Vitto Brown committed to the University of Wisconsin (then coached by Bo Ryan) in September of 2012 after a successful career at Bowling Green High School in Ohio, that saw Vitto become the school's all-time leader in rebounds and blocks. A relatively unheralded recruit, Brown was the 216th ranked player in the class of 2013 according to the RSCI, and represents one of the final (of many) diamond in the rough finds during the Ryan era of Badger basketball.
As a freshman, Brown saw action in only 14 games, playing behind a talented front-court consisting of Frank Kaminsky, Nigel Hayes, Duje Dukan and Sam Dekker. As a sophomore, it was a similar story for Brown, playing behind the same talented group, but being able to see action in 33 games for the Badgers, again with a very limited role, averaging 6 ½ minutes per game. With that group all but departed, save for Hayes, Brown found an abundance of playing time under newly appointed head coach Greg Gard, starting 33 of 35 contests and averaging over 25 minutes per game.
Listed at 6'8, and possessing a reported 7'3 wingspan and 9-foot standing reach, Brown has terrific length for the power forward position. He is a capable athlete who can finish above the rim in transition and the half-court, particularly when he is able to elevate off two feet. Brown has a solid frame but needs to continue to add strength.
Brown saw a huge jump in his offensive responsibilities as a junior and responded adequately, scoring 15.3 points per-40, but shooting only 46.9% on two-point shot attempts, a relatively uninspiring percentage for a front-court player. Around the rim, Brown shows capable footwork when he plays under control and isn't forcing the issue. He shows some ability to finish dump offs and offensive rebounds (2.7 offensive rebounds per-40) with his right hand, but needs desperately to improve his willingness to use his left hand. Brown struggles to score in the low post, lacking the physical presence and feel to be consistently effective. He is determined to finish with his right hand and hasn't shown an ability to make a counter-move and finish, often times forcing a low percentage shot rather than moving the ball.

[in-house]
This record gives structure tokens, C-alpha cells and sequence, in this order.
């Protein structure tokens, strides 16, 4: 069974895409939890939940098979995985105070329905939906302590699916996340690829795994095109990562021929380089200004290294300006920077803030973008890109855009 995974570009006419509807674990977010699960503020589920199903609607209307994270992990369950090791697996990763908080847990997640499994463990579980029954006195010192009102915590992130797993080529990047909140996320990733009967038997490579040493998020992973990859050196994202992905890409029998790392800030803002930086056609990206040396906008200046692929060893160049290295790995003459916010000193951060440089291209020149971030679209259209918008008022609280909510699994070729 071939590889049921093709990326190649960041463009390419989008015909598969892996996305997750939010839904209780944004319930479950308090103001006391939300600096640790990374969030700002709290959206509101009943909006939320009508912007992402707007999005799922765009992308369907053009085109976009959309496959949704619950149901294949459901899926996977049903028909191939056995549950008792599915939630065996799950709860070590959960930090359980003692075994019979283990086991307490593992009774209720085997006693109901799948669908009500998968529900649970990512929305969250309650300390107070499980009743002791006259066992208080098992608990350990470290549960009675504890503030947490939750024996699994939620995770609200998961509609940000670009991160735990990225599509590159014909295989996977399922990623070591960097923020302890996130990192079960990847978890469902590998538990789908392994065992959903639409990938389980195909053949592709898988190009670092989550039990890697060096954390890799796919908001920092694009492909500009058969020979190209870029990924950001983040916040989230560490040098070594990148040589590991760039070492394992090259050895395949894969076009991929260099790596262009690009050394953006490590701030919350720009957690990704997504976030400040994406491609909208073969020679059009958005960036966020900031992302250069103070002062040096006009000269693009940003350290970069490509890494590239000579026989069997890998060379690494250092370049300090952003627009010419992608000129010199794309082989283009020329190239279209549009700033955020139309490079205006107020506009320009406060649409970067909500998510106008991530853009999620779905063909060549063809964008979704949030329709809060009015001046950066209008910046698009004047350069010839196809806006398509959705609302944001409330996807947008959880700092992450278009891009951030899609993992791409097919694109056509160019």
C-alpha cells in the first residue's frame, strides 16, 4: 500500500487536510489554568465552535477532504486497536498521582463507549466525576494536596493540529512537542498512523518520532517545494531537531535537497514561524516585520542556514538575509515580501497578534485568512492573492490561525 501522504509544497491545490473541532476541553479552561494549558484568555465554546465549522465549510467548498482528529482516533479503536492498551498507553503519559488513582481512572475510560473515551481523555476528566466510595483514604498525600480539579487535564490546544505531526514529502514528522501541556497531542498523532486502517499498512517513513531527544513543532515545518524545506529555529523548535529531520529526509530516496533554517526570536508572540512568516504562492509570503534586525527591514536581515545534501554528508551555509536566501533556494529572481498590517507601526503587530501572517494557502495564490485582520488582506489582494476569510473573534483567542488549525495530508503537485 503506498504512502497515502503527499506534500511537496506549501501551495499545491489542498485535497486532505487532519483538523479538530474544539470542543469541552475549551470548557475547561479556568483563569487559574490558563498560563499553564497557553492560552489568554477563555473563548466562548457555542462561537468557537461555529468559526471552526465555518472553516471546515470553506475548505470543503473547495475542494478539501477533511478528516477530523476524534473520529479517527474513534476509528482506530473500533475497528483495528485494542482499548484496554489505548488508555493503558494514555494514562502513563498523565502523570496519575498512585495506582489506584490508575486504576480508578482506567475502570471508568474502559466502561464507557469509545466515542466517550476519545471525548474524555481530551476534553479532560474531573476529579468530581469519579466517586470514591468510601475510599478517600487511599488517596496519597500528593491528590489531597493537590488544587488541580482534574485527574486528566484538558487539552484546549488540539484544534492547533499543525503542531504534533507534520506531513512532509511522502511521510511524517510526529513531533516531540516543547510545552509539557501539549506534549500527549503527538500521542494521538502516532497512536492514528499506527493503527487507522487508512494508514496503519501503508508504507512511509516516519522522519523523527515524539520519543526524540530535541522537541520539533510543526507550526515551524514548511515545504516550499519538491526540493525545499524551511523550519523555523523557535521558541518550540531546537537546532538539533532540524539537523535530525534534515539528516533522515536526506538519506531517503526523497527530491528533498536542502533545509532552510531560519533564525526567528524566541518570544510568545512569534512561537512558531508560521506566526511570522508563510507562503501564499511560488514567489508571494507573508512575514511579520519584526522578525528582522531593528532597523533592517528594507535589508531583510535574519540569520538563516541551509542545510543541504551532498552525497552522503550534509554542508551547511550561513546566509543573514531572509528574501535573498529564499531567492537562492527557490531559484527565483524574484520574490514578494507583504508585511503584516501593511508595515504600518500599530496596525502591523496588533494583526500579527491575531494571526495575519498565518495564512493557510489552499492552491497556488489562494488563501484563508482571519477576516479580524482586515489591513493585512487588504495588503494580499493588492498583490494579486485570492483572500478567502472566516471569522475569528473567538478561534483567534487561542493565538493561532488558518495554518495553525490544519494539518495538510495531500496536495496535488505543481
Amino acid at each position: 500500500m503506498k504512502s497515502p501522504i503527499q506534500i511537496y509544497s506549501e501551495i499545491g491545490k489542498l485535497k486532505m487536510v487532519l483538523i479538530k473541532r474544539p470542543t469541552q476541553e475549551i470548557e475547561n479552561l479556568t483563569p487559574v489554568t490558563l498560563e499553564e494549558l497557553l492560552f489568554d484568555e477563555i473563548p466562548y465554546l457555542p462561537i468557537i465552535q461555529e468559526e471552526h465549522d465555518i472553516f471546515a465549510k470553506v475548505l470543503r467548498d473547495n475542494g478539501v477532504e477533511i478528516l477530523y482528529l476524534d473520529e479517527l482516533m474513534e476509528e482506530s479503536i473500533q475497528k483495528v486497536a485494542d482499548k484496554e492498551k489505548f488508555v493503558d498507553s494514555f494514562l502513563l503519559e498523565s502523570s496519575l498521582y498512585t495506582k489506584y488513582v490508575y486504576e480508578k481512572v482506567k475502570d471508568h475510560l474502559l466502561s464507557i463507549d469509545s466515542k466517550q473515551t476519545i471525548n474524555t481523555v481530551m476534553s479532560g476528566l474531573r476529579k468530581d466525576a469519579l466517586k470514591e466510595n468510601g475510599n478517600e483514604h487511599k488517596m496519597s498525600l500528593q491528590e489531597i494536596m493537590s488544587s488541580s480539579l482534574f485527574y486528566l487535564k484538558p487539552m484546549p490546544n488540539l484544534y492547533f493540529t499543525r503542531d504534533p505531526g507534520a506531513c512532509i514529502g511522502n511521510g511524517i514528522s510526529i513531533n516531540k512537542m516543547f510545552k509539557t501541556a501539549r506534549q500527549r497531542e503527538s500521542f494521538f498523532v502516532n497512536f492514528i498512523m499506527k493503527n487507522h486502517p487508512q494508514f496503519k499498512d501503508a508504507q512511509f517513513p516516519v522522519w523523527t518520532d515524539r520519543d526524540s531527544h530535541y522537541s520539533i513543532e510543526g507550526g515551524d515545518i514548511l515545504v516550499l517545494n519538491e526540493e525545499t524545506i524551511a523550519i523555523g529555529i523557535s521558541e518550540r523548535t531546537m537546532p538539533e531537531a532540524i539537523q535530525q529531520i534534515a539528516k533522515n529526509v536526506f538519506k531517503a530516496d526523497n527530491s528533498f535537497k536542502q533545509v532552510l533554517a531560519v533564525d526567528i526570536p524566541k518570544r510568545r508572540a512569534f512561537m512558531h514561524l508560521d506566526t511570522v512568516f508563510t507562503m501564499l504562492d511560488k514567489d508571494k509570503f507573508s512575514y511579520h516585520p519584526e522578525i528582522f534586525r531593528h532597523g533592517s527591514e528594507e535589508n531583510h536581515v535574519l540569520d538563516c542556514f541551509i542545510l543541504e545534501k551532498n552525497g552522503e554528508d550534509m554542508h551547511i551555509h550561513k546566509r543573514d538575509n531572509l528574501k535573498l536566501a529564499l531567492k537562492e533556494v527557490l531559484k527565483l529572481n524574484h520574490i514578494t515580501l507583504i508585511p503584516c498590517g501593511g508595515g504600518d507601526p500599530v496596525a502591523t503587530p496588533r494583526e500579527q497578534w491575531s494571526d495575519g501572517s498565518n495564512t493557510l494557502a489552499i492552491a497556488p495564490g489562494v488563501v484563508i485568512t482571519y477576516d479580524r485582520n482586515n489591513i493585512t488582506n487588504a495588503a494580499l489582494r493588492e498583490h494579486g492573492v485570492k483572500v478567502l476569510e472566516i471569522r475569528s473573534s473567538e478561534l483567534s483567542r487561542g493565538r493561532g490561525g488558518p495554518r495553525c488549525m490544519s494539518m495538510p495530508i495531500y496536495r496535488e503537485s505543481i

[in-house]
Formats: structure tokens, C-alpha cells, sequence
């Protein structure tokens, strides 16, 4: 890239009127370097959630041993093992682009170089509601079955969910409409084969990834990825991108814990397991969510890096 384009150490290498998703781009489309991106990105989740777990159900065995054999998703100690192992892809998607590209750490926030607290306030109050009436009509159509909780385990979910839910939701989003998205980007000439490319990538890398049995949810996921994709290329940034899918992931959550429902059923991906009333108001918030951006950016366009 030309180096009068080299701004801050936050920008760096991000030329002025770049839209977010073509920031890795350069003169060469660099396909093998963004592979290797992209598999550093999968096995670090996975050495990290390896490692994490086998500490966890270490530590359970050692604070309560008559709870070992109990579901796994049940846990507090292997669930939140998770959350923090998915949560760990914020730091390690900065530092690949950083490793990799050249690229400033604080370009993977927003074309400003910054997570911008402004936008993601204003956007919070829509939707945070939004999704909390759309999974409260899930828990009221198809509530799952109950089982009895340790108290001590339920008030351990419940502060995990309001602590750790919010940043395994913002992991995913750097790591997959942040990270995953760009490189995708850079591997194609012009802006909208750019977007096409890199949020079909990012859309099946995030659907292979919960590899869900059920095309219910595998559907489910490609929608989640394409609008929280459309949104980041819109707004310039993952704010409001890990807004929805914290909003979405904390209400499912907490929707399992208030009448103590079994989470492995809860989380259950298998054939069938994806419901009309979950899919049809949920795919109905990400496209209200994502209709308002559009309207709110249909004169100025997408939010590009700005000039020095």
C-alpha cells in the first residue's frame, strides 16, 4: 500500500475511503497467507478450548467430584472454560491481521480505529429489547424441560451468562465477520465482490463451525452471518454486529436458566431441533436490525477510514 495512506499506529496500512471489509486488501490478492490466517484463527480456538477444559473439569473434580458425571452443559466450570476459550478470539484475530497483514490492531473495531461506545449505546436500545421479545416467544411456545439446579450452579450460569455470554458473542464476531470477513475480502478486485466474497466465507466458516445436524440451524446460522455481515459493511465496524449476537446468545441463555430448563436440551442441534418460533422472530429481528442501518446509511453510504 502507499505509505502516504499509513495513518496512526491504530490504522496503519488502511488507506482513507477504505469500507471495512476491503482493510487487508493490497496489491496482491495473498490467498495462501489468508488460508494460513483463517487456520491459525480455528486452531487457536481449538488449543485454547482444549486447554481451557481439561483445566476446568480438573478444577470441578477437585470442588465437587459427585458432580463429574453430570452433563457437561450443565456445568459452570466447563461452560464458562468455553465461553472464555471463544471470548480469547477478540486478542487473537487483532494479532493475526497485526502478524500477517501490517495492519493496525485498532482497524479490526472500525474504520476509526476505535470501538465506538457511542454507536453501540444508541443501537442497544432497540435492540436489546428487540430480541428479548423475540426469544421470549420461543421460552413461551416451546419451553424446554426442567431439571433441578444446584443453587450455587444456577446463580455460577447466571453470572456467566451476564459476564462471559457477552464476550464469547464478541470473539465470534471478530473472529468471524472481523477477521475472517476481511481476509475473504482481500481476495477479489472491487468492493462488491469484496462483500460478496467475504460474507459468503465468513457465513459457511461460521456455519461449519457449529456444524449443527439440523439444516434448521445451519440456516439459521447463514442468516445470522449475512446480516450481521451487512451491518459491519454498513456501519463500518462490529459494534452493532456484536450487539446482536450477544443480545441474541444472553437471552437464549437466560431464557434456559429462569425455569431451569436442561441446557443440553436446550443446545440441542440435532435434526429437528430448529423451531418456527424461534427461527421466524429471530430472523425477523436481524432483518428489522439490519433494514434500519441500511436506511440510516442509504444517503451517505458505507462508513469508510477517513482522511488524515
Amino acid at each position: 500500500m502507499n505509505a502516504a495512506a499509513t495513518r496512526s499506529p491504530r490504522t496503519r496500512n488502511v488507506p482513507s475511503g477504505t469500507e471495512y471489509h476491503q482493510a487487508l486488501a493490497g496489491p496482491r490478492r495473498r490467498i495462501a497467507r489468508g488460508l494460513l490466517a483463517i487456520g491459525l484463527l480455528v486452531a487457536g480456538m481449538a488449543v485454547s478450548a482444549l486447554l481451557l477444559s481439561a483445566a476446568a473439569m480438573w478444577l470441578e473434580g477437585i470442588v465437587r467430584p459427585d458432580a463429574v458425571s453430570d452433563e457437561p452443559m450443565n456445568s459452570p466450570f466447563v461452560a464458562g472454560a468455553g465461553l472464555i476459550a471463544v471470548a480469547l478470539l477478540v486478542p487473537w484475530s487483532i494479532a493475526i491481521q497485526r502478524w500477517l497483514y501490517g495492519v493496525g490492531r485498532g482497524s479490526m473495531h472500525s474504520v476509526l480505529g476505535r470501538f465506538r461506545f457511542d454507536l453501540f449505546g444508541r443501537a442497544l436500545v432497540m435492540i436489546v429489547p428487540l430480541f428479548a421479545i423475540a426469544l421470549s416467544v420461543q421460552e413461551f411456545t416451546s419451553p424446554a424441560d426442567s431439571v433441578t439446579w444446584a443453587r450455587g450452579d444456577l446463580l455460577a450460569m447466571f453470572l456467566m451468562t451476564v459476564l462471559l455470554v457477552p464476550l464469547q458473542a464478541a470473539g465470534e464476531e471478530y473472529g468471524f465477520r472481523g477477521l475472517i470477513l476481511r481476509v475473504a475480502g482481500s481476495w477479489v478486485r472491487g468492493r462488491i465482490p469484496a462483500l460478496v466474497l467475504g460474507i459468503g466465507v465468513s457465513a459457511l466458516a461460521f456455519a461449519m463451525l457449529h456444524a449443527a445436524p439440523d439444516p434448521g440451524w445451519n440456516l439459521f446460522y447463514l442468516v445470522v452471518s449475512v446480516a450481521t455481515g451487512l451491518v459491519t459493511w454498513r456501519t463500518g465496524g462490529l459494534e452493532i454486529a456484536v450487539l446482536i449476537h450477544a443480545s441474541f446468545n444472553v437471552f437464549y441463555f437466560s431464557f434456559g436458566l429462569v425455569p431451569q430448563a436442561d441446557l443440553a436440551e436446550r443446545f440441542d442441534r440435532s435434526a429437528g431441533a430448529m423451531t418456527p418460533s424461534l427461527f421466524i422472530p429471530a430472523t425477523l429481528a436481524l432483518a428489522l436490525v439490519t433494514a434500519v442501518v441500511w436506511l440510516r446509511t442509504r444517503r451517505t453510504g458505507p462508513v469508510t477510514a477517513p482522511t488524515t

Brown's greatest value as an offensive player is his ability to stretch the floor from the power forward position. Prior to his junior season, Brown had only taken 29 three-point attempts, before making 40 this past season. He converted 40% on 2.7 attempts per game, which isn't a large sample size, but shows interesting potential that NBA teams will want to continue to monitor considering the premium the league is placing on stretch 4s. He has good shot preparation and gets terrific elevation that helps negates what is a relatively flat release. Despite having a hip-swivel that impacts his consistency, Brown shot 51.2% on all pick and pop possessions as junior, per Synergy Sports Technology. Brown has a deceptive first step to get by bigger defenders but he is not reliable when asked to put the ball on the floor. Too often Brown can be forced into taking low percentage, contested shots off the dribble, and when asked to be a playmaker, Brown struggles at times to make good decisions with the ball, generating very few assists in his career. Brown is a shoot first, pick and pop big who needs to find the delicate balance of being aggressive and unselfish as a senior.
Brown's physical tools shine through at times on the defensive end of the floor. He is comfortable guarding on the perimeter, showing a willingness and ability to move his feet well laterally and contest shots at the rim without fouling. Despite his length, Brown's effort on the defensive end does not often result in statistical output, recording only 0.9 steals and 0.9 blocks per-40 as a junior, an indication of his still developing feel for the game.
As an off-ball defender, Brown's engagement levels, awareness and basketball IQ need to show improvement as a senior. He has the versatility to be a multiple position defender for stretches, but often finds himself out of position or late on switches and close-outs. Brown isn't physically strong enough to guard centers at the moment, but shows the potential to guard bigger wings and power forwards. In order for Brown to be considered an asset on the defensive end he will need to improve his commitment to the defensive glass which saw him average only 5.3 defensive rebounds per-40.
Returning to Wisconsin alongside a strong core of upperclassmen, Brown should have a chance to showcase his potentially versatile skill set throughout the season without much added pressure. It will be interesting to see if Brown's shot selection and commitment to the glass improve as a senior and whether he will be able to maintain the high percentage he shot from behind the three-point arc. There is a ready-made role in the NBA for him if so, but we'll have to see if his skill-level and feel for the game catch up with his potential. The fact that he doesn't turn 22 until July bodes well in that regard, as we already know he is a late bloomer based on his sparse playing time his first two seasons of college.